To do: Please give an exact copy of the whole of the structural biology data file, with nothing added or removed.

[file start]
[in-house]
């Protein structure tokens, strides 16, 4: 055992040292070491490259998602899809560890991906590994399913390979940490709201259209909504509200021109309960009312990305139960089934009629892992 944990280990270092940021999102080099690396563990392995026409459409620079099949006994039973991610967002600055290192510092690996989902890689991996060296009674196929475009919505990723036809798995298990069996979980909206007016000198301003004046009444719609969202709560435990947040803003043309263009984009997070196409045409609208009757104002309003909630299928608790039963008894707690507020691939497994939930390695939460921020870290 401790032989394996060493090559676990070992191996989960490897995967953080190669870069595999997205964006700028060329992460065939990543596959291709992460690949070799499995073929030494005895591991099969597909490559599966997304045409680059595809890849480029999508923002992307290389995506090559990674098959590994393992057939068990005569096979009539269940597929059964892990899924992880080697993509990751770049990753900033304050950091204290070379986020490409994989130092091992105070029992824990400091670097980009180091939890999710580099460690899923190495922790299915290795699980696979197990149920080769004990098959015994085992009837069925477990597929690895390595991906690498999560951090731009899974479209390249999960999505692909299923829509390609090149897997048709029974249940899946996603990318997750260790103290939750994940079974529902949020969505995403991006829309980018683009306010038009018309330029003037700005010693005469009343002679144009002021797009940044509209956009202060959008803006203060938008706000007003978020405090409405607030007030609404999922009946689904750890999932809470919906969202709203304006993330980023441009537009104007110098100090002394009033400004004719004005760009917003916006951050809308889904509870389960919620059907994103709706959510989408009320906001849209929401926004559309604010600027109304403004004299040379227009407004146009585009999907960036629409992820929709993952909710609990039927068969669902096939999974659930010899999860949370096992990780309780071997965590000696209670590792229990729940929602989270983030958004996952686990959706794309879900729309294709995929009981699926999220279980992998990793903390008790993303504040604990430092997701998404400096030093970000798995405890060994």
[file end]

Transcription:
[in-house]
């Protein structure tokens, strides 16, 4: 055992040292070491490259998602899809560890991906590994399913390979940490709201259209909504509200021109309960009312990305139960089934009629892992 944990280990270092940021999102080099690396563990392995026409459409620079099949006994039973991610967002600055290192510092690996989902890689991996060296009674196929475009919505990723036809798995298990069996979980909206007016000198301003004046009444719609969202709560435990947040803003043309263009984009997070196409045409609208009757104002309003909630299928608790039963008894707690507020691939497994939930390695939460921020870290 401790032989394996060493090559676990070992191996989960490897995967953080190669870069595999997205964006700028060329992460065939990543596959291709992460690949070799499995073929030494005895591991099969597909490559599966997304045409680059595809890849480029999508923002992307290389995506090559990674098959590994393992057939068990005569096979009539269940597929059964892990899924992880080697993509990751770049990753900033304050950091204290070379986020490409994989130092091992105070029992824990400091670097980009180091939890999710580099460690899923190495922790299915290795699980696979197990149920080769004990098959015994085992009837069925477990597929690895390595991906690498999560951090731009899974479209390249999960999505692909299923829509390609090149897997048709029974249940899946996603990318997750260790103290939750994940079974529902949020969505995403991006829309980018683009306010038009018309330029003037700005010693005469009343002679144009002021797009940044509209956009202060959008803006203060938008706000007003978020405090409405607030007030609404999922009946689904750890999932809470919906969202709203304006993330980023441009537009104007110098100090002394009033400004004719004005760009917003916006951050809308889904509870389960919620059907994103709706959510989408009320906001849209929401926004559309604010600027109304403004004299040379227009407004146009585009999907960036629409992820929709993952909710609990039927068969669902096939999974659930010899999860949370096992990780309780071997965590000696209670590792229990729940929602989270983030958004996952686990959706794309879900729309294709995929009981699926999220279980992998990793903390008790993303504040604990430092997701998404400096030093970000798995405890060994």